And it’s not that the students have forgotten their racial pessimism.  Indeed, it only heightens their desire to see racism ended!  The pathologies of their movement – over-sensitivity, incivility, intolerance – flow from the intense desire to make the pain stop while knowing that it cannot stop.  If the pain can intrude into even the leftish-liberal-controlled college campus, then there is no respite, no haven, no safe space.  For years, liberal college administrators have – somewhat disingenuously – told black students that not only could they have such a safe space, they had a right to it.  Then Ericka Christakis – somewhat disingenuously – told them to stop wanting it.  And that reminded them it isn’t really achievable.  Thus, anger.  It is the profound and earnest disappointment that the impossible has not arrived that explains why this movement has come so far off its hinges.

The Civil Rights Movement of the 50’s an 60’s had definite, objective goals in mind: the end of legal segregation, the restoration of political rights, equal treatment in public places.  To a large extent those procedural goals were reached; thankfully, they were reachable.  But the fight for substantive equality foundered, partly because changing minds and culture is much harder than changing laws, and much more subtle.  But the understanding that minds cannot be changed by force is the bedrock of the historical liberal project, and the comprehensive inclusion the students desire requires a degree of control over thought, expression and action that is itself intolerable.  Painfully, American racial pessimism is a perfectly defensible position, but it’s one that should remind anti-racists to tread more lightly, not more heavily.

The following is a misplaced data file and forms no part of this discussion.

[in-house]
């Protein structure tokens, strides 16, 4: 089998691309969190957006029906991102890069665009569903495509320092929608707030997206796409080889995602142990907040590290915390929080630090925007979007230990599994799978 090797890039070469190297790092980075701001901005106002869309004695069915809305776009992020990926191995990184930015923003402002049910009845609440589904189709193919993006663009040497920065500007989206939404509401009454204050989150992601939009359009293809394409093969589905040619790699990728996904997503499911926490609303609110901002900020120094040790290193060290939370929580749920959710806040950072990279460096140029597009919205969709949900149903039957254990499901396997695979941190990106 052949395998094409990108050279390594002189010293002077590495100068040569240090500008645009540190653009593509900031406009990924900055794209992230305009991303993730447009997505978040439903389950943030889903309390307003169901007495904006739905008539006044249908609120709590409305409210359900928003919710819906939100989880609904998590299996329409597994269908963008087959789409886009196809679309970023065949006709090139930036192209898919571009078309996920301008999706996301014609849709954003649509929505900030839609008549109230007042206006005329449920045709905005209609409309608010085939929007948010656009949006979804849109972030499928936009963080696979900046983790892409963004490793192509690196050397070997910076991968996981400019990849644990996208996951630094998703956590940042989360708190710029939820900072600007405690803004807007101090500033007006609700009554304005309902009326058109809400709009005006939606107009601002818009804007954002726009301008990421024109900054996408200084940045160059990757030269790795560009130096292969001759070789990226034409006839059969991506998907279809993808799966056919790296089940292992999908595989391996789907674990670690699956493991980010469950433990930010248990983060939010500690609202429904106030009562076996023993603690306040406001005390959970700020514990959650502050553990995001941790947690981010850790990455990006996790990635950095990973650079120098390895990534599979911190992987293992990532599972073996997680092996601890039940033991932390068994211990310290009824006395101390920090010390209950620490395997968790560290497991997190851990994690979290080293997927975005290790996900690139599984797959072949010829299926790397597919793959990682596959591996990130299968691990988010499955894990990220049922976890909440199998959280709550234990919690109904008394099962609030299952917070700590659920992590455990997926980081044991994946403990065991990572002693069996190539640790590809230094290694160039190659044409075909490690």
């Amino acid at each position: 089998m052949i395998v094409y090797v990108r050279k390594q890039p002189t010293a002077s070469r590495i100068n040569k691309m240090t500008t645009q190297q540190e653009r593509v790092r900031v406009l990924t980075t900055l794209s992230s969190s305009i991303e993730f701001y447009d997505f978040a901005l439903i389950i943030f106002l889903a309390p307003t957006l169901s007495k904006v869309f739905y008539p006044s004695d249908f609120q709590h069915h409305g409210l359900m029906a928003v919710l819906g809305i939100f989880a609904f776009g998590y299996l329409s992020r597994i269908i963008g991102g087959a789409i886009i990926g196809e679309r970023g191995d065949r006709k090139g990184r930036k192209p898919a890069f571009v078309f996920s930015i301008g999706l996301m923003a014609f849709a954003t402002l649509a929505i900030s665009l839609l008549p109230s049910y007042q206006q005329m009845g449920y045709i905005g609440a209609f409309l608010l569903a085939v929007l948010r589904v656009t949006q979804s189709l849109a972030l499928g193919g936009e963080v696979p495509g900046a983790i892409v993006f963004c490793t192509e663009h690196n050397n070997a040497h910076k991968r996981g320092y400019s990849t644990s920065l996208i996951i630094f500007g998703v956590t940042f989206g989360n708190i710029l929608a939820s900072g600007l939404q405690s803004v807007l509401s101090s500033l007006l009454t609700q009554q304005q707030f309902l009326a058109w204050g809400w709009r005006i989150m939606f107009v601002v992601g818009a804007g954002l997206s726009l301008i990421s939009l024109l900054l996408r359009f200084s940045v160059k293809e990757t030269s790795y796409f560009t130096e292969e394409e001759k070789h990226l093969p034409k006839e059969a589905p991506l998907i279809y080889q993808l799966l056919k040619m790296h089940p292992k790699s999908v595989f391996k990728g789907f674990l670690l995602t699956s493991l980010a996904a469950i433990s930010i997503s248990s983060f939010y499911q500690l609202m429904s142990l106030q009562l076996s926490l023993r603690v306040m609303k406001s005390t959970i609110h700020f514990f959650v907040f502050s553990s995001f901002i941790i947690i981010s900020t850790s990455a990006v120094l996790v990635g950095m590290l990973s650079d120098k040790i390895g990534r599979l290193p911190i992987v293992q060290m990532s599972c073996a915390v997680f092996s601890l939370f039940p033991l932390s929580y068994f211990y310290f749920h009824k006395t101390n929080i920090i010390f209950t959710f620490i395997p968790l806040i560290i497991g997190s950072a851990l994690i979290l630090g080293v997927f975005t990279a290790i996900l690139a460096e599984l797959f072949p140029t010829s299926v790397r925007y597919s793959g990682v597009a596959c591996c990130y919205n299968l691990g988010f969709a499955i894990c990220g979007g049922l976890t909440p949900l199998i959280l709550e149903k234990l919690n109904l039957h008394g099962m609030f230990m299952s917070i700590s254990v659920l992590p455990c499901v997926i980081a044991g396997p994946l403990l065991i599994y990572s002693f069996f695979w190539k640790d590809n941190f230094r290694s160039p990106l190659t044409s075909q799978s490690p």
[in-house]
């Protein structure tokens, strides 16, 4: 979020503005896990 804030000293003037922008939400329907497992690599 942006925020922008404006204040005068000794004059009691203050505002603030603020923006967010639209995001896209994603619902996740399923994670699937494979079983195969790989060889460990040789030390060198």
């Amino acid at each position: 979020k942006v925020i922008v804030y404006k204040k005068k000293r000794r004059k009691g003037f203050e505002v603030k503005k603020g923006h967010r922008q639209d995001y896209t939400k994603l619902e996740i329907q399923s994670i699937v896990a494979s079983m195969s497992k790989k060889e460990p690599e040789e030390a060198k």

As a white man – who, despite my best attempts, ultimately knows so little of lived black experience – it’s easy for me to urge caution and prudence in the fight against racism.  But part of what’s gone wrong with the racial inclusion movement is its insistence that the content of an opinion is not as relevant as the background of the person holding it.  In this view, the pain of racial exclusion cannot truly be understood or appreciated except by those who have lived it; therefore, the analysis and actions of those victims should not be questioned. But this is a reasonable premise taken to an unreasonable conclusion.  Even though whites can’t fully understand the black experience they can still make genuine contributions to the racial conversation; they can still make cogent judgments about the state of race relations.  It is possible for a black person to be mistaken about race.